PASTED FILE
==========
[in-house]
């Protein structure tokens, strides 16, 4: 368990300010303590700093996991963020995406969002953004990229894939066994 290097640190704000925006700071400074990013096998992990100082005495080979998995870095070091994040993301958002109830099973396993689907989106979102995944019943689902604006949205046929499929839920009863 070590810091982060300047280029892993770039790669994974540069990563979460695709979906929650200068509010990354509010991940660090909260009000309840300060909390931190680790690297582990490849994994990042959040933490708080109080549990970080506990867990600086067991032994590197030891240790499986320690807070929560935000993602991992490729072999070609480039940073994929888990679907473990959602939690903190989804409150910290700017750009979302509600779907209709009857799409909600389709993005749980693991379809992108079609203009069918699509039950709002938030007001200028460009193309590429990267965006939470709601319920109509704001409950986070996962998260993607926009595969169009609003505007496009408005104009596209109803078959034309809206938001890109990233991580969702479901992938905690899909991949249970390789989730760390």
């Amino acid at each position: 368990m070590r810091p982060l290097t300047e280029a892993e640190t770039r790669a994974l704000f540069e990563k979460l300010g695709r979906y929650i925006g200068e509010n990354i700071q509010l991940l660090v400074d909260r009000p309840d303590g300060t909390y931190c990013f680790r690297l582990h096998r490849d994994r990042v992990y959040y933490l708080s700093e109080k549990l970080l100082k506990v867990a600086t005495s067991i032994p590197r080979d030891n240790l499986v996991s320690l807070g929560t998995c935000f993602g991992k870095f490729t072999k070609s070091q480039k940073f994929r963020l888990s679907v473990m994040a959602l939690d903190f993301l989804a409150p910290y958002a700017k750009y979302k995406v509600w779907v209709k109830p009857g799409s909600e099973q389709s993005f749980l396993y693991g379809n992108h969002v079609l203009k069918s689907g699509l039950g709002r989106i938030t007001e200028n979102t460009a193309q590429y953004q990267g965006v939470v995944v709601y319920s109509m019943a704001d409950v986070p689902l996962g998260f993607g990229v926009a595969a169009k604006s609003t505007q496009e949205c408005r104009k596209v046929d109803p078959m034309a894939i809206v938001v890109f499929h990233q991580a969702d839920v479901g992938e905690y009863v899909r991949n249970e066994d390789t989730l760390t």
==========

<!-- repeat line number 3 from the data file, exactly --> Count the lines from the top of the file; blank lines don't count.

């Amino acid at each position: 368990m070590r810091p982060l290097t300047e280029a892993e640190t770039r790669a994974l704000f540069e990563k979460l300010g695709r979906y929650i925006g200068e509010n990354i700071q509010l991940l660090v400074d909260r009000p309840d303590g300060t909390y931190c990013f680790r690297l582990h096998r490849d994994r990042v992990y959040y933490l708080s700093e109080k549990l970080l100082k506990v867990a600086t005495s067991i032994p590197r080979d030891n240790l499986v996991s320690l807070g929560t998995c935000f993602g991992k870095f490729t072999k070609s070091q480039k940073f994929r963020l888990s679907v473990m994040a959602l939690d903190f993301l989804a409150p910290y958002a700017k750009y979302k995406v509600w779907v209709k109830p009857g799409s909600e099973q389709s993005f749980l396993y693991g379809n992108h969002v079609l203009k069918s689907g699509l039950g709002r989106i938030t007001e200028n979102t460009a193309q590429y953004q990267g965006v939470v995944v709601y319920s109509m019943a704001d409950v986070p689902l996962g998260f993607g990229v926009a595969a169009k604006s609003t505007q496009e949205c408005r104009k596209v046929d109803p078959m034309a894939i809206v938001v890109f499929h990233q991580a969702d839920v479901g992938e905690y009863v899909r991949n249970e066994d390789t989730l760390t």